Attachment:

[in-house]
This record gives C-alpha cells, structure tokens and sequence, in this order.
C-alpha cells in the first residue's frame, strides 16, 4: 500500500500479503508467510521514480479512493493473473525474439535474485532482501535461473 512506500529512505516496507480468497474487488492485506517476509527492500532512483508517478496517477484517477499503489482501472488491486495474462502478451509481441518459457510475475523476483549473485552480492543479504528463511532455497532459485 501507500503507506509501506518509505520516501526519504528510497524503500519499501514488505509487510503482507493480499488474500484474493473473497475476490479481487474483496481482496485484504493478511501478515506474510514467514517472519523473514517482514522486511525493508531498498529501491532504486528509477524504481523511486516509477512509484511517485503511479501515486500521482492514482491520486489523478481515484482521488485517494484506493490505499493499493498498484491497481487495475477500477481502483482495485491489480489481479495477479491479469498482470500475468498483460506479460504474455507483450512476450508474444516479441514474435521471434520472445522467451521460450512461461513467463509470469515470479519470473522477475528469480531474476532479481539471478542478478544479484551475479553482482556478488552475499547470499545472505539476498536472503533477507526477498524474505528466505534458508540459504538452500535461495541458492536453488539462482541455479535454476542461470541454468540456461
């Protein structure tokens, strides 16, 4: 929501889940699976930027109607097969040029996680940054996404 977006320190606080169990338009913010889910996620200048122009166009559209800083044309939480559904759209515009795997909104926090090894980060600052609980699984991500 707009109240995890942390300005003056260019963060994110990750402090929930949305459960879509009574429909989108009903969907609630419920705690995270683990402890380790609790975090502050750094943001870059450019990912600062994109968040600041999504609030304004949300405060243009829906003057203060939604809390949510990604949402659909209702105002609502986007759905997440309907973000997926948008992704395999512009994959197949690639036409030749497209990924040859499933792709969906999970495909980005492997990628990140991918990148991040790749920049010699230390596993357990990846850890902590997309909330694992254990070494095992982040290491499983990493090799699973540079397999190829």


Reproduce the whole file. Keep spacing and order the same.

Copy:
[in-house]
This record gives C-alpha cells, structure tokens and sequence, in this order.
C-alpha cells in the first residue's frame, strides 16, 4: 500500500500479503508467510521514480479512493493473473525474439535474485532482501535461473 512506500529512505516496507480468497474487488492485506517476509527492500532512483508517478496517477484517477499503489482501472488491486495474462502478451509481441518459457510475475523476483549473485552480492543479504528463511532455497532459485 501507500503507506509501506518509505520516501526519504528510497524503500519499501514488505509487510503482507493480499488474500484474493473473497475476490479481487474483496481482496485484504493478511501478515506474510514467514517472519523473514517482514522486511525493508531498498529501491532504486528509477524504481523511486516509477512509484511517485503511479501515486500521482492514482491520486489523478481515484482521488485517494484506493490505499493499493498498484491497481487495475477500477481502483482495485491489480489481479495477479491479469498482470500475468498483460506479460504474455507483450512476450508474444516479441514474435521471434520472445522467451521460450512461461513467463509470469515470479519470473522477475528469480531474476532479481539471478542478478544479484551475479553482482556478488552475499547470499545472505539476498536472503533477507526477498524474505528466505534458508540459504538452500535461495541458492536453488539462482541455479535454476542461470541454468540456461
């Protein structure tokens, strides 16, 4: 929501889940699976930027109607097969040029996680940054996404 977006320190606080169990338009913010889910996620200048122009166009559209800083044309939480559904759209515009795997909104926090090894980060600052609980699984991500 707009109240995890942390300005003056260019963060994110990750402090929930949305459960879509009574429909989108009903969907609630419920705690995270683990402890380790609790975090502050750094943001870059450019990912600062994109968040600041999504609030304004949300405060243009829906003057203060939604809390949510990604949402659909209702105002609502986007759905997440309907973000997926948008992704395999512009994959197949690639036409030749497209990924040859499933792709969906999970495909980005492997990628990140991918990148991040790749920049010699230390596993357990990846850890902590997309909330694992254990070494095992982040290491499983990493090799699973540079397999190829």